Nonetheless -...

Info iconThis preview shows page 1. Sign up to view the full content.

View Full Document Right Arrow Icon
Nonetheless, after King  Frederick the Great  of Prussia introduced some Enlightenment  ideas from other parts of Europe, a small  German Enlightenment  (often known by its  German name, the  Aufklärung ) began, although it went off in an entirely different  direction from the English or French movements. The German Enlightenment never  subjected religion to the same scrutiny as in other countries; in fact, the Aufklärung  retained a somewhat mystical view of the world, with some of Germany’s leading writers  adhering to the idea of combining reason with religion. The first major figure in the German Enlightenment was the brilliant  Gottfried Wilhelm  Leibniz  (1646–1716), who began his career in law but quickly moved out into other  fields. Mathematically, he was Newton’s equal, as the gentlemen both “discovered”  calculus  at the same time. Although the two would bicker for some time over proper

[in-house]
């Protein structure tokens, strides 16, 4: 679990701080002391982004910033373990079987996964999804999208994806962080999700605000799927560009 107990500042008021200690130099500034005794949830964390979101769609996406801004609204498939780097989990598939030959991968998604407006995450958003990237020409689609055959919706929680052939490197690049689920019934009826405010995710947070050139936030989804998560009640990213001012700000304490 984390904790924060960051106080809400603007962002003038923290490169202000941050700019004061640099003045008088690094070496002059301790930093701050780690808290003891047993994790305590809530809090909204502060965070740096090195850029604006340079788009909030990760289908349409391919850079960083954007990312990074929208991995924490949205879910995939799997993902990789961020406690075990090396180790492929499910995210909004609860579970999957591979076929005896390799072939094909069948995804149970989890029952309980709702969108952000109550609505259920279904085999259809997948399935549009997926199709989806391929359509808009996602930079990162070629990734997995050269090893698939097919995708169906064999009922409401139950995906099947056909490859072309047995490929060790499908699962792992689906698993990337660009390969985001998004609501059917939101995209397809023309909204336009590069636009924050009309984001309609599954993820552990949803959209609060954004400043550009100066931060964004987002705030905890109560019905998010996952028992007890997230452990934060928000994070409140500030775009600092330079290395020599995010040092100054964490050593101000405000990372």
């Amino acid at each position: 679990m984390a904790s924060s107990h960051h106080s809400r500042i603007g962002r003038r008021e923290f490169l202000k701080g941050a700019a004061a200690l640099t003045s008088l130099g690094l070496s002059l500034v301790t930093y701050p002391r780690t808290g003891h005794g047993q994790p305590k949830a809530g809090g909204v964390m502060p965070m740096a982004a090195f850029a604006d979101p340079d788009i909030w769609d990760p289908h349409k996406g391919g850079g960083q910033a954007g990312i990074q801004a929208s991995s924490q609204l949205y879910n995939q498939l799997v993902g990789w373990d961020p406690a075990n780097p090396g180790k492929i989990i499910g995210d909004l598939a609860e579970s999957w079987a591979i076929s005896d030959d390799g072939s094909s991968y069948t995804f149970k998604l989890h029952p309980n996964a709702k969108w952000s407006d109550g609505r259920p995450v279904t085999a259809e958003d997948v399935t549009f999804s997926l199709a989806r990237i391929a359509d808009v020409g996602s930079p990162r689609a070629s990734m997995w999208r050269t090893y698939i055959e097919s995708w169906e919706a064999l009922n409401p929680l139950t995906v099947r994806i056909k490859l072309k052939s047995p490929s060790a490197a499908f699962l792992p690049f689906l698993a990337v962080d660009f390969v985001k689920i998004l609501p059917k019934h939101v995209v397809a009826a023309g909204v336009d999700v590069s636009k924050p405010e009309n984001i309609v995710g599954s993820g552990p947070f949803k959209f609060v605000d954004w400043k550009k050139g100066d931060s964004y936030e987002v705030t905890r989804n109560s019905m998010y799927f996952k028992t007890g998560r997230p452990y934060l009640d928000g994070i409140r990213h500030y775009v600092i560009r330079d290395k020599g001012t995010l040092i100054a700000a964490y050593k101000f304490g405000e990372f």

Background image of page 1
This is the end of the preview. Sign up to access the rest of the document.

This note was uploaded on 12/12/2011 for the course HIST 1320 taught by Professor Murphy during the Fall '08 term at Texas State.

Ask a homework question - tutors are online